o A franchisor tries to save money by patching together a bunch of disclosure documents from other organizations and then gets a cheap, often non-franchise lawyer to pull the documents together. Do not do this: I repeat, do not attempt this or it will cost you, I guarantee it;
o The document is so boilerplate and dry that most of the items are ignored and never get operationalized by the franchisee.
At the Franchise Growth Lab, we often become quite involved in the franchise agreement process with our clients. These documents must contain the most important elements of the operations (so we typically begin after we have a good, solid handle on the operation manuals). Then we insert the proper “Must-Have” operational standards into the document, and finally we build a compliance program around these Must-Have operational items so it is clear to everyone what it means, why do it, and how it will impact a franchisee if it doesn’t happen. Imagine if you had had that in place when you started your original company?
The cost range reflects the counsel you select (some are more expensive than others and are usually worth it) how many states you will register in, whether you are working with a consultant like Franchise GrowthLab [ND2] who will lay the groundwork for your counsel to develop into an FDD, and whether you require trademark searches (and in which countries).
Cost: $25k to $50k
Five. A marketing system:
After we hit our first plateau around the 25-unit mark, it became clear that as a franchisor, we had to become a marketing machine. We almost had to become a full-fledged marketing company because the most difficult part about building most businesses, especially service businesses that do not have a physical storefront location, is driving leads. So, you better have a kickass marketing system that drives customer leads to your franchisees.
Your franchisees will ask you how big their business can be? Your answer: “If you spend $3,000 per month on these 2 marketing channels, you will generate approximately 100 leads, 40 % of which you will convert (higher if you are really good at our conversion systems) so you will add 40 new qualified prospects per month.”
Now that is a marketing system.
Have you thoroughly tested all of the marketing and lead generation channels that you expect your franchisees to implement? Do you have data and metrics to coach/manage these channels? Do you know exactly how much franchisees will need to spend at launch and per month post-launch to achieve the desired results? Do you have a digital marketing playbook for your brand?
Given everything I’ve learned over the years, if I were starting a new franchise system today, this is where most of my $1-million start-up budget would go.
COST: $10k to $100k
Six. The Pre-Opening Marketing System: $5k to $20k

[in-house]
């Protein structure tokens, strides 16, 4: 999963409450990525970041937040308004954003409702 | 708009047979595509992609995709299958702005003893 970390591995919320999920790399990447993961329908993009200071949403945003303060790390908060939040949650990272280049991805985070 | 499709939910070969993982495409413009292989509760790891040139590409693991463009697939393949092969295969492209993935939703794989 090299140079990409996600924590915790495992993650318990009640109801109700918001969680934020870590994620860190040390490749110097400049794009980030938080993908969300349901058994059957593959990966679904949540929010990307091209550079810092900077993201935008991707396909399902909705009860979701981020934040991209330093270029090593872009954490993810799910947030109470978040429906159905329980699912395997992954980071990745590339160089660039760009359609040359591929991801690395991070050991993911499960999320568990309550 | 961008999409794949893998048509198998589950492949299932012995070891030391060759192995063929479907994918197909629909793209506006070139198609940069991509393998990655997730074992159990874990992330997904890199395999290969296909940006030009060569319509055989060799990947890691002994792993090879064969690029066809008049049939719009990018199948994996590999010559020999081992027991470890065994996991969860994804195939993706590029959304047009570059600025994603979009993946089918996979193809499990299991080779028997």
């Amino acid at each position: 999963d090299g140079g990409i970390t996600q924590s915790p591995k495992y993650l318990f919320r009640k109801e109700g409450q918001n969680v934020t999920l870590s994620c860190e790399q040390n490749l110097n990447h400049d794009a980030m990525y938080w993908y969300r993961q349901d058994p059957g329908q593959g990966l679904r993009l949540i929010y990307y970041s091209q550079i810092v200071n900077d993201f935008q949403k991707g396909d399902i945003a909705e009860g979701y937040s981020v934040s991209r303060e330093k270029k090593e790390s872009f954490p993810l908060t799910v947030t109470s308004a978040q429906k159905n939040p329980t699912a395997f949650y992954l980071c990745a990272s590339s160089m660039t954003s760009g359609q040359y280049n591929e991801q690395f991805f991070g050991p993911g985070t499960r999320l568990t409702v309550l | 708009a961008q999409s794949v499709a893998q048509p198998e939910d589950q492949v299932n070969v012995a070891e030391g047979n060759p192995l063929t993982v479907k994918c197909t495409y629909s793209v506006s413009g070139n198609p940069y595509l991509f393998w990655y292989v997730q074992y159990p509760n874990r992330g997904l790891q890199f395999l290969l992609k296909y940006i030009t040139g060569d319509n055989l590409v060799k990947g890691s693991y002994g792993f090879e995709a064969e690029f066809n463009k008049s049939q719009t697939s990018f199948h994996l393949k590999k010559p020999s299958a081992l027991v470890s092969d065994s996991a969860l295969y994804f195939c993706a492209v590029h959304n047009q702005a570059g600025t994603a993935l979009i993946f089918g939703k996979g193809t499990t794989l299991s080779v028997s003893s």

To get a bit more granular, all of our clients have heard my next bit of advice “If I could do it ALL over again, I would spend most, if not all of my time perfecting the Pre-Opening systems so that by the time our franchise partners launched, they were so full of customers/clients that on opening day they all say “enough! I can’t take any more!” This is why we spend a lot of our consulting time on both our Hartify Method for New Franchise Launch and our Hartify Method for Coaching, Operations & Support. If you get this right, your life as a franchisor will be smooth sailing.
Seven. Legal: $15k to $50k
This is one of the steps that every franchisor has to take. You obviously cannot be a franchisor without a franchise agreement and franchise disclosure, which is required in many states and provinces (and is federally regulated in the USA).
I see two problems over and over:
o A franchisor tries to save money by patching together a bunch of disclosure documents from other organization and then gets a cheap, often non-franchise lawyer to put the documents together, or
o The document is so boilerplate that most of the items never get operationalized.
We often become quite involved in the Franchise agreement process with our clients. These documents must contain the most important elements of the operations (so we typically begin after we have a good, solid handle on the operation manuals). Now we can insert the proper “Must Have” operational standards into the document, and then we can build an entire compliance program around these Must Have operational items so it is clear to everyone what it means, why we do it, and how it will impact a franchisee if it doesn’t happen. Imagine if you had that in place when you started your company?
The cost range reflects the counsel you select (some are more expensive than others AND WORTH IT) how many states you will register in, if you are working with a consultant like Hartify Franchise Consulting who will lay the groundwork for your counsel to develop into an FDD, and whether you require trademark searches (and in which countries).
Ok. That is a handful already. We are already between $65k to $325k to franchise your business the right way. We have five more components to go, but some of them are doozies. I think I’m going to stop here and continue the rest of the list in part 2. Stay tuned!